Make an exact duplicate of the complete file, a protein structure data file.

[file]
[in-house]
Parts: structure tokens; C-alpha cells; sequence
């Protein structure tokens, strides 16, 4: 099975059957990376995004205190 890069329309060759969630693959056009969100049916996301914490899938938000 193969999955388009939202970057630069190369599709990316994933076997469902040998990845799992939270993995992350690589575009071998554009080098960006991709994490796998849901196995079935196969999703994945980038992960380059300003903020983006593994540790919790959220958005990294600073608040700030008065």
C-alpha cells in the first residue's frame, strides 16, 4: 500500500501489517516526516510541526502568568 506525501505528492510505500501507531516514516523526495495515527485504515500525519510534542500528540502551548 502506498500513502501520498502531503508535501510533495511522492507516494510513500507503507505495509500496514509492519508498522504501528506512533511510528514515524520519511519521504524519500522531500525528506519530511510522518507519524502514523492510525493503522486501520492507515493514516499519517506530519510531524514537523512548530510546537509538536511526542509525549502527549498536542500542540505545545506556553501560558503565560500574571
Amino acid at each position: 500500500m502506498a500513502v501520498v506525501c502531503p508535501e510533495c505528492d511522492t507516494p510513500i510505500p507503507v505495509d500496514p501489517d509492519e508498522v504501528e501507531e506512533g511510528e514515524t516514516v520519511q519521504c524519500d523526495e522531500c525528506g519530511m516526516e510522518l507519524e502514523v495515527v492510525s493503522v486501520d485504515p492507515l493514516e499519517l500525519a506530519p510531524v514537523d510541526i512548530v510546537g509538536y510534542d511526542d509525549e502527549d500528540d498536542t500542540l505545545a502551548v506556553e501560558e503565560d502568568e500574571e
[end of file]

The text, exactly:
[in-house]
Parts: structure tokens; C-alpha cells; sequence
């Protein structure tokens, strides 16, 4: 099975059957990376995004205190 890069329309060759969630693959056009969100049916996301914490899938938000 193969999955388009939202970057630069190369599709990316994933076997469902040998990845799992939270993995992350690589575009071998554009080098960006991709994490796998849901196995079935196969999703994945980038992960380059300003903020983006593994540790919790959220958005990294600073608040700030008065």
C-alpha cells in the first residue's frame, strides 16, 4: 500500500501489517516526516510541526502568568 506525501505528492510505500501507531516514516523526495495515527485504515500525519510534542500528540502551548 502506498500513502501520498502531503508535501510533495511522492507516494510513500507503507505495509500496514509492519508498522504501528506512533511510528514515524520519511519521504524519500522531500525528506519530511510522518507519524502514523492510525493503522486501520492507515493514516499519517506530519510531524514537523512548530510546537509538536511526542509525549502527549498536542500542540505545545506556553501560558503565560500574571
Amino acid at each position: 500500500m502506498a500513502v501520498v506525501c502531503p508535501e510533495c505528492d511522492t507516494p510513500i510505500p507503507v505495509d500496514p501489517d509492519e508498522v504501528e501507531e506512533g511510528e514515524t516514516v520519511q519521504c524519500d523526495e522531500c525528506g519530511m516526516e510522518l507519524e502514523v495515527v492510525s493503522v486501520d485504515p492507515l493514516e499519517l500525519a506530519p510531524v514537523d510541526i512548530v510546537g509538536y510534542d511526542d509525549e502527549d500528540d498536542t500542540l505545545a502551548v506556553e501560558e503565560d502568568e500574571e